Donald Trump

Whether Trump Stays or Goes, We Need To Rein in Presidents and Congress

The impeachment process will be nasty, brutish, and long. It also won't cure the problem of expansive government.


As the impeachment process gets underway—and grows more partisan and frenetic with every passing minute—it's important to keep our eyes on the big picture that actually affects all Americans. For decades, the presidency has been getting more and more imperial, with Oval Office occupants openly flouting constraints on their exercise of power and Congress abdicating its role in doing anything other than spending more money and acting out of partisan interests. This process didn't begin with President Donald Trump and it won't end even if he is removed from office. From this libertarian's perspective, impeachment is a distraction from the far more important—and daunting—problem of a government that costs more of our money and controls more of our lives with every passing year.

Does Trump deserve to get the hook? There's no question that he has acted abrasively since taking office, always pushing the envelope of acceptable behavior, decorum, and policy, whether by issuing travel bans specifically (and illegally) targeting Muslims, staffing the White House with his manifestly unqualified children and their spouses, or redirecting money to build his idiotic fence against the phantom menace of Mexican hordes bum-rushing the southern border. Is any of that, or his actions regarding Ukraine, impeachable? As Gerald Ford said in 1970, an impeachable offense "is whatever a majority of the House of Representatives considers it to be at a given moment in history." So we'll be finding out soon enough.

But except for sheer coarseness and vulgarity, none of this is new or shocking. Barack Obama was mostly polite and more presentable to the public, but he similarly evinced nothing but contempt for restraints on his desired aims. His signature policy accomplishment, Obamacare, was built on the novel idea that the government couldn't just regulate economic activity but could actually force individuals to buy something they didn't want. Given such a break with tradition, it's unsurprising that it was the first piece of major legislation in decades that was pushed through on the votes of a single party (a feat matched by the tax cuts passed in late 2017). Even then, it took the fecklessness and rewrite skills of Supreme Court Chief Justice John Roberts to make it constitutional. On other matters, Obama famously ruled with his "pen and phone," issuing executive orders and actions to implement policies for which he couldn't muster support from Congress. When it came to war and surveillance, he simply ignored constitutional limits on his whims or lied about his administration's commitment to transparency even as he was spying on virtually all Americans.

It's needless to say but always worth remembering that George W. Bush was not particularly different. Though Bush conjured bipartisan majorities for awful and budget-busting programs such as wars in Afghanistan and Iraq, the Medicare prescription drug plan, and No Child Left Behind, his administration also implemented secret torture programs overseas and mass surveillance programs domestically, all while being "pathological about secrecy," even to the point of urging federal agencies to slow down or deny Freedom of Information Act requests.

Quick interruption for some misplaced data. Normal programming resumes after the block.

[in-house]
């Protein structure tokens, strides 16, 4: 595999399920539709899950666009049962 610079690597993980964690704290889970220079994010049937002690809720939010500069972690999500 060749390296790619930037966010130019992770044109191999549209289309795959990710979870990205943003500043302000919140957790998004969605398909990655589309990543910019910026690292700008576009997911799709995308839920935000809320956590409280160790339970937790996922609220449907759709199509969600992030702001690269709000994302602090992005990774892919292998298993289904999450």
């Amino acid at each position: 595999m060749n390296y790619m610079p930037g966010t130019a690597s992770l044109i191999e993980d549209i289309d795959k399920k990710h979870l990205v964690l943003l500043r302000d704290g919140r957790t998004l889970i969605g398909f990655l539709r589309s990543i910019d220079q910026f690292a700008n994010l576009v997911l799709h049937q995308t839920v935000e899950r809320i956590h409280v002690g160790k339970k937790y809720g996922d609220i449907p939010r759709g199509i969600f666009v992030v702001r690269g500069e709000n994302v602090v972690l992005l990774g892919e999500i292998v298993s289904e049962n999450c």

To such executive branch flexes we must add the brute reality that Congress has been mostly AWOL for all of the 21st century, apart from taking nakedly partisan jabs at chief executives from the other party. Democrats mostly went along (at least at first) with George W. Bush's big-ticket, disastrous foreign and domestic policy priorities. They only cared about limiting government when their guy wasn't sleeping at 1600 Pennsylvania Avenue. On the road to becoming the first female Speaker of the House after the 2006 elections, Rep. Nancy Pelosi (D–Calif.) promised she would oversee federal budgets with "no new deficit spending," a pledge that lasted until she actually became Speaker of the House and pushed a budget-busting farm bill.

Republicans spent like drunken sailors and regulated the hell out of the economy when they controlled the purse strings and got to pick winners and losers in the economy. They only talk about cutting spending and limiting government when a Democrat is in charge. Back when Obama was president, GOP representatives and senators were constantly going on and on about "Article I projects" and the desperate need to revitalize the separation of powers and tame the presidency. That all ended the minute it became clear that Donald Trump had beaten Hillary Clinton.

This is the essential context for the impeachment of Donald Trump. The size, scope, and spending of the federal government won't change regardless of his fate. Like his predecessors, he has arrogated more power to himself while also driving up deficits and diminishing trust and confidence in the ability of government to perform basic functions. All of the Democratic candidates for president have pledged to spend trillions of dollars on an ever-proliferating series of new programs such as Medicare for All, free college tuition, the Green New Deal, a universal basic income, and more.

All of that is why I'm less concerned with the fate of Donald Trump per se than I am about the persistence of an expansive federal government whose spending is suppressing growth and whose programs are typically inefficient at best and counterproductive at worst. Without addressing the bigger picture, the battle over Trump's fate will be an exercise in futility, a partisan plot climax that will thrill one set of partisans for a while but give no relief or release to the plurality of Americans who identify as independents.